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Below are brief pieces from the Travels with Erik blog, which follows Erik Olin Wright, 2012 ASA President, and Jean Shin, ASA Minority Affairs Program Director, on their visits to colleges and universities in the south and southwest in late March. Their goal is to connect with students and faculty from underrepresented groups and highlight the importance of sociology and the opportunities available to those who study it. To read the blog in its entirety, see www.speak4sociology.org/TravelsWithErik.
Usually when I embark on an academic trip I have a very clear set of expectations: giving talks to students and academics in universities, or visiting real utopia sites, or meeting with community and activist groups to share my ideas. Often, of course, unexpected things happen, and these add much to the value for me of such trips, but mostly I have a pretty clear sense in advance of what to expect and what the “rules of the game” will be…. Still, on this trip I don’t know what is really going to happen. I will be visiting four academic institutions that serve Hispanics or Native Americans— three in Texas and one in Arizona. I will be meeting with faculty and students, and administrators. I will give talks and have informal discussions. Jean Shin, the ASA Director of Minority Affairs, will be traveling with me and will lead professional workshops about the ASA and its various programs for students and departments. What I don’t have a good sense of is how this will actually play out. I’m not anxious about it—I think it will be exciting. But I don’t know exactly what to expect.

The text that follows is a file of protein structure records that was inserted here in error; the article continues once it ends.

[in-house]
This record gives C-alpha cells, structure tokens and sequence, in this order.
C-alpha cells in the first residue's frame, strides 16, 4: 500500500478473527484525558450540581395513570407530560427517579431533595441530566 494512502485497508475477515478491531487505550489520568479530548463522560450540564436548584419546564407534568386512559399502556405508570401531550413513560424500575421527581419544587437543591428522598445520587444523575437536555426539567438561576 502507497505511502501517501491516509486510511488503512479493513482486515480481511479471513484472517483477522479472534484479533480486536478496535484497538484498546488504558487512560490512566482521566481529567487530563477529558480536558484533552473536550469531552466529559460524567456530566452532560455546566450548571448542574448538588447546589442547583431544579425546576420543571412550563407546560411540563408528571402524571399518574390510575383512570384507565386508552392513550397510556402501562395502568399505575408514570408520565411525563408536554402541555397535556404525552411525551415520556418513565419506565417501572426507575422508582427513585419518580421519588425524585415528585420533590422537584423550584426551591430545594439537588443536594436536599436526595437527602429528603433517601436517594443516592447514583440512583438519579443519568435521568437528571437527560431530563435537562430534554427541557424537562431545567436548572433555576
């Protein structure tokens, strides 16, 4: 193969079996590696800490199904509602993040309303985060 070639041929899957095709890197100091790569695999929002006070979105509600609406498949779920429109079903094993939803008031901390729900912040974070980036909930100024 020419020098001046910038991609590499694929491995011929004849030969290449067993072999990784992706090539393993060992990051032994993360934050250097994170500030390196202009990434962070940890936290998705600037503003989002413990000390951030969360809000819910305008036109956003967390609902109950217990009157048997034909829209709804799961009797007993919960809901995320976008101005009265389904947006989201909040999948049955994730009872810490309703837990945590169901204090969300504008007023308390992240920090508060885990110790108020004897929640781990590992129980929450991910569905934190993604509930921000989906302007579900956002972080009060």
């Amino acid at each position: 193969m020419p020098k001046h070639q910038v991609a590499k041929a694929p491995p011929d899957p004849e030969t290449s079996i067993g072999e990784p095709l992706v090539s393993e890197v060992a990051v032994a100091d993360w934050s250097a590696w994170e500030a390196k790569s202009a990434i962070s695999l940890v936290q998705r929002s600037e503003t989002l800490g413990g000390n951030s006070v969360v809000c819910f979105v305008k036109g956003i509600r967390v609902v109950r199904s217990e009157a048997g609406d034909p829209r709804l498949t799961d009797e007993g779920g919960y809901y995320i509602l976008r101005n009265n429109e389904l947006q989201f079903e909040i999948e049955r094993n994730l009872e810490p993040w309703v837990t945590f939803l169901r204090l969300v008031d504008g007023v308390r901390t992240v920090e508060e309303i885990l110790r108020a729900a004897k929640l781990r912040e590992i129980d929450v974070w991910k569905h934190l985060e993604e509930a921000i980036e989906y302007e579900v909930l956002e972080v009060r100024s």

The highlight today, for me, was the talk at the suburban campus of University of Texas-San Antonio (UTSA). It was very far from the downtown…